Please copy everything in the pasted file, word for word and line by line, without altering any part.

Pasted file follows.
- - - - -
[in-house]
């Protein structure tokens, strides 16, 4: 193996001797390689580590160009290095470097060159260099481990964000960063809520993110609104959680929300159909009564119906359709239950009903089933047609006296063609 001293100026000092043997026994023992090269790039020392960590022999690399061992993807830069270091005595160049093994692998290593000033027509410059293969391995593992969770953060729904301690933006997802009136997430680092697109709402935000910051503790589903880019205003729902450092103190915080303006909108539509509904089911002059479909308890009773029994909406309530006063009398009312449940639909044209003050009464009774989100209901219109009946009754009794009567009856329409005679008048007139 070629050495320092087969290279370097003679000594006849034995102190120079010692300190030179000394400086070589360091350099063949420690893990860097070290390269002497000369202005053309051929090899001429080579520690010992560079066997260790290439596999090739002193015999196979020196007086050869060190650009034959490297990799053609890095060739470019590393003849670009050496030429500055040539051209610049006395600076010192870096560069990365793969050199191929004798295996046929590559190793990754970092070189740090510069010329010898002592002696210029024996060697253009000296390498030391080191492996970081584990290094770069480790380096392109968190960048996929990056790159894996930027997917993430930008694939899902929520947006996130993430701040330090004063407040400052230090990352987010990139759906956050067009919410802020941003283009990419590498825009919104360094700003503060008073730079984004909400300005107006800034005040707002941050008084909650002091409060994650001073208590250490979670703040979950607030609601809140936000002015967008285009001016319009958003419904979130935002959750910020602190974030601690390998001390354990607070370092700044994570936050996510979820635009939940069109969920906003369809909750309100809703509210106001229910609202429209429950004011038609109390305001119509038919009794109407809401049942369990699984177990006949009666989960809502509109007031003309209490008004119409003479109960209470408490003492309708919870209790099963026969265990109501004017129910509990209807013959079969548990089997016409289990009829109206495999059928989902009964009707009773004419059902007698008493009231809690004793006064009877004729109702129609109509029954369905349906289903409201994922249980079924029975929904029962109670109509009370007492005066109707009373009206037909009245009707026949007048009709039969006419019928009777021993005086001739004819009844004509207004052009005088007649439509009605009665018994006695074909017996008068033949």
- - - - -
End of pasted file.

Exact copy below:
[in-house]
């Protein structure tokens, strides 16, 4: 193996001797390689580590160009290095470097060159260099481990964000960063809520993110609104959680929300159909009564119906359709239950009903089933047609006296063609 001293100026000092043997026994023992090269790039020392960590022999690399061992993807830069270091005595160049093994692998290593000033027509410059293969391995593992969770953060729904301690933006997802009136997430680092697109709402935000910051503790589903880019205003729902450092103190915080303006909108539509509904089911002059479909308890009773029994909406309530006063009398009312449940639909044209003050009464009774989100209901219109009946009754009794009567009856329409005679008048007139 070629050495320092087969290279370097003679000594006849034995102190120079010692300190030179000394400086070589360091350099063949420690893990860097070290390269002497000369202005053309051929090899001429080579520690010992560079066997260790290439596999090739002193015999196979020196007086050869060190650009034959490297990799053609890095060739470019590393003849670009050496030429500055040539051209610049006395600076010192870096560069990365793969050199191929004798295996046929590559190793990754970092070189740090510069010329010898002592002696210029024996060697253009000296390498030391080191492996970081584990290094770069480790380096392109968190960048996929990056790159894996930027997917993430930008694939899902929520947006996130993430701040330090004063407040400052230090990352987010990139759906956050067009919410802020941003283009990419590498825009919104360094700003503060008073730079984004909400300005107006800034005040707002941050008084909650002091409060994650001073208590250490979670703040979950607030609601809140936000002015967008285009001016319009958003419904979130935002959750910020602190974030601690390998001390354990607070370092700044994570936050996510979820635009939940069109969920906003369809909750309100809703509210106001229910609202429209429950004011038609109390305001119509038919009794109407809401049942369990699984177990006949009666989960809502509109007031003309209490008004119409003479109960209470408490003492309708919870209790099963026969265990109501004017129910509990209807013959079969548990089997016409289990009829109206495999059928989902009964009707009773004419059902007698008493009231809690004793006064009877004729109702129609109509029954369905349906289903409201994922249980079924029975929904029962109670109509009370007492005066109707009373009206037909009245009707026949007048009709039969006419019928009777021993005086001739004819009844004509207004052009005088007649439509009605009665018994006695074909017996008068033949």